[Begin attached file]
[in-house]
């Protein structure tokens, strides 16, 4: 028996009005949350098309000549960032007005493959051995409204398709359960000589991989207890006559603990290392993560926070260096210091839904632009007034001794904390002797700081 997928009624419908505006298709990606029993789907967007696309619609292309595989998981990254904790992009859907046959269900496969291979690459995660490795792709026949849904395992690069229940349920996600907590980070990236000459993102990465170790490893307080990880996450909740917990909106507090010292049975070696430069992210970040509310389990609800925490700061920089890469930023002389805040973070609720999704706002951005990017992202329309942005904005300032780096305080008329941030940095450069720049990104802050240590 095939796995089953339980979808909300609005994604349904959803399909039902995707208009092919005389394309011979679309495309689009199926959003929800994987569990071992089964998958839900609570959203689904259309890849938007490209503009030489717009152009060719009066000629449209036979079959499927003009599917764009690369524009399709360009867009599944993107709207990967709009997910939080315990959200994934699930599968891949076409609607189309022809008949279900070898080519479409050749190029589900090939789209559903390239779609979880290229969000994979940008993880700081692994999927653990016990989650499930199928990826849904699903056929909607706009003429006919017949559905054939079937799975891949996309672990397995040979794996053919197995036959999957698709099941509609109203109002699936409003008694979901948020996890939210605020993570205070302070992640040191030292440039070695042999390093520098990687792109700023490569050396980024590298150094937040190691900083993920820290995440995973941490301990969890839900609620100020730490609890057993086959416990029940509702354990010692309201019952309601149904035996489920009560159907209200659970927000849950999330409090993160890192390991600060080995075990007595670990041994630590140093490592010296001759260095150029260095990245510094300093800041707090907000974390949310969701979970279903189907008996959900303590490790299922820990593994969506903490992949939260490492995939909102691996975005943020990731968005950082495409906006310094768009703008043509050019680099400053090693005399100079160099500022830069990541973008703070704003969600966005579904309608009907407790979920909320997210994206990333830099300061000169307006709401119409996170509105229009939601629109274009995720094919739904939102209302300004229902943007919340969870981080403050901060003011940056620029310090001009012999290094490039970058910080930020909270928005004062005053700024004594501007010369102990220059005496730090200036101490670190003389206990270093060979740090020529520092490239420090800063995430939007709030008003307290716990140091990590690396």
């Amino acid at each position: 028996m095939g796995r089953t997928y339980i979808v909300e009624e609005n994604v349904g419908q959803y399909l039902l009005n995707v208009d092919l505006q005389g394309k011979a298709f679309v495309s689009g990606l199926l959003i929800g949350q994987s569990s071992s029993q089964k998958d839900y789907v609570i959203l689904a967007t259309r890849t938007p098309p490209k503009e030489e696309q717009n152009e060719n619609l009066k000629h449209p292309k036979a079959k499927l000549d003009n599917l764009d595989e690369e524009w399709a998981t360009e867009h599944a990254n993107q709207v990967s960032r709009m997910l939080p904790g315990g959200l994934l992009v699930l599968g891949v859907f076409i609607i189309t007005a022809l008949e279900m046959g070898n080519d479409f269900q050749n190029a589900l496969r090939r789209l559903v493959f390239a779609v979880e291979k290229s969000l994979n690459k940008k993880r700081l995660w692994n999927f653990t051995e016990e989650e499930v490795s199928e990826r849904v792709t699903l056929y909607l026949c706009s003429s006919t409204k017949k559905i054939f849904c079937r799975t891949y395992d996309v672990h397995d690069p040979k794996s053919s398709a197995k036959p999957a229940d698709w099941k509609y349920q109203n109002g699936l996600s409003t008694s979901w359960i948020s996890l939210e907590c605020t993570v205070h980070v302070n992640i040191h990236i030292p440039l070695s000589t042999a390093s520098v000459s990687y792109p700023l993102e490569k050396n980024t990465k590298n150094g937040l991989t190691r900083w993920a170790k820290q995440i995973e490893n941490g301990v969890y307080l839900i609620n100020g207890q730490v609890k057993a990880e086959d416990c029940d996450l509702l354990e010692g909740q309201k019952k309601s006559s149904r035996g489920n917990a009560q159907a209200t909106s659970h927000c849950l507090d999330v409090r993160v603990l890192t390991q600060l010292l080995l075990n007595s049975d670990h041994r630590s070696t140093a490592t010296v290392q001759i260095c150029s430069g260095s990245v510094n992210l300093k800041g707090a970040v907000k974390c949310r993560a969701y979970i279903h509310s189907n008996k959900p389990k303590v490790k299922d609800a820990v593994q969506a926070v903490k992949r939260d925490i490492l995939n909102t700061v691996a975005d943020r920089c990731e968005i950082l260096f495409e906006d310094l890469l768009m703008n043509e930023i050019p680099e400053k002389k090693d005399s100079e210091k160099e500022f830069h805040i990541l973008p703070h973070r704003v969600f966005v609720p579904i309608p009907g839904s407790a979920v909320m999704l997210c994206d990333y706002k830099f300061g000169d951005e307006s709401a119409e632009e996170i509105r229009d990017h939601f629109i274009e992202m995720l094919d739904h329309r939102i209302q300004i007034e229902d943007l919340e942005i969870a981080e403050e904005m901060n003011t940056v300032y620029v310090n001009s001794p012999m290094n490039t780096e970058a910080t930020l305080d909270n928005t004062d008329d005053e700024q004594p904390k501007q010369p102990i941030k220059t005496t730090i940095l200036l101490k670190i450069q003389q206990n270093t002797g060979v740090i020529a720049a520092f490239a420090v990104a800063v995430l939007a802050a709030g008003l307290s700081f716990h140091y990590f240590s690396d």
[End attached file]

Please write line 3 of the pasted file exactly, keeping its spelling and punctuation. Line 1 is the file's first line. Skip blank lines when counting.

């Amino acid at each position: 028996m095939g796995r089953t997928y339980i979808v909300e009624e609005n994604v349904g419908q959803y399909l039902l009005n995707v208009d092919l505006q005389g394309k011979a298709f679309v495309s689009g990606l199926l959003i929800g949350q994987s569990s071992s029993q089964k998958d839900y789907v609570i959203l689904a967007t259309r890849t938007p098309p490209k503009e030489e696309q717009n152009e060719n619609l009066k000629h449209p292309k036979a079959k499927l000549d003009n599917l764009d595989e690369e524009w399709a998981t360009e867009h599944a990254n993107q709207v990967s960032r709009m997910l939080p904790g315990g959200l994934l992009v699930l599968g891949v859907f076409i609607i189309t007005a022809l008949e279900m046959g070898n080519d479409f269900q050749n190029a589900l496969r090939r789209l559903v493959f390239a779609v979880e291979k290229s969000l994979n690459k940008k993880r700081l995660w692994n999927f653990t051995e016990e989650e499930v490795s199928e990826r849904v792709t699903l056929y909607l026949c706009s003429s006919t409204k017949k559905i054939f849904c079937r799975t891949y395992d996309v672990h397995d690069p040979k794996s053919s398709a197995k036959p999957a229940d698709w099941k509609y349920q109203n109002g699936l996600s409003t008694s979901w359960i948020s996890l939210e907590c605020t993570v205070h980070v302070n992640i040191h990236i030292p440039l070695s000589t042999a390093s520098v000459s990687y792109p700023l993102e490569k050396n980024t990465k590298n150094g937040l991989t190691r900083w993920a170790k820290q995440i995973e490893n941490g301990v969890y307080l839900i609620n100020g207890q730490v609890k057993a990880e086959d416990c029940d996450l509702l354990e010692g909740q309201k019952k309601s006559s149904r035996g489920n917990a009560q159907a209200t909106s659970h927000c849950l507090d999330v409090r993160v603990l890192t390991q600060l010292l080995l075990n007595s049975d670990h041994r630590s070696t140093a490592t010296v290392q001759i260095c150029s430069g260095s990245v510094n992210l300093k800041g707090a970040v907000k974390c949310r993560a969701y979970i279903h509310s189907n008996k959900p389990k303590v490790k299922d609800a820990v593994q969506a926070v903490k992949r939260d925490i490492l995939n909102t700061v691996a975005d943020r920089c990731e968005i950082l260096f495409e906006d310094l890469l768009m703008n043509e930023i050019p680099e400053k002389k090693d005399s100079e210091k160099e500022f830069h805040i990541l973008p703070h973070r704003v969600f966005v609720p579904i309608p009907g839904s407790a979920v909320m999704l997210c994206d990333y706002k830099f300061g000169d951005e307006s709401a119409e632009e996170i509105r229009d990017h939601f629109i274009e992202m995720l094919d739904h329309r939102i209302q300004i007034e229902d943007l919340e942005i969870a981080e403050e904005m901060n003011t940056v300032y620029v310090n001009s001794p012999m290094n490039t780096e970058a910080t930020l305080d909270n928005t004062d008329d005053e700024q004594p904390k501007q010369p102990i941030k220059t005496t730090i940095l200036l101490k670190i450069q003389q206990n270093t002797g060979v740090i020529a720049a520092f490239a420090v990104a800063v995430l939007a802050a709030g008003l307290s700081f716990h140091y990590f240590s690396d």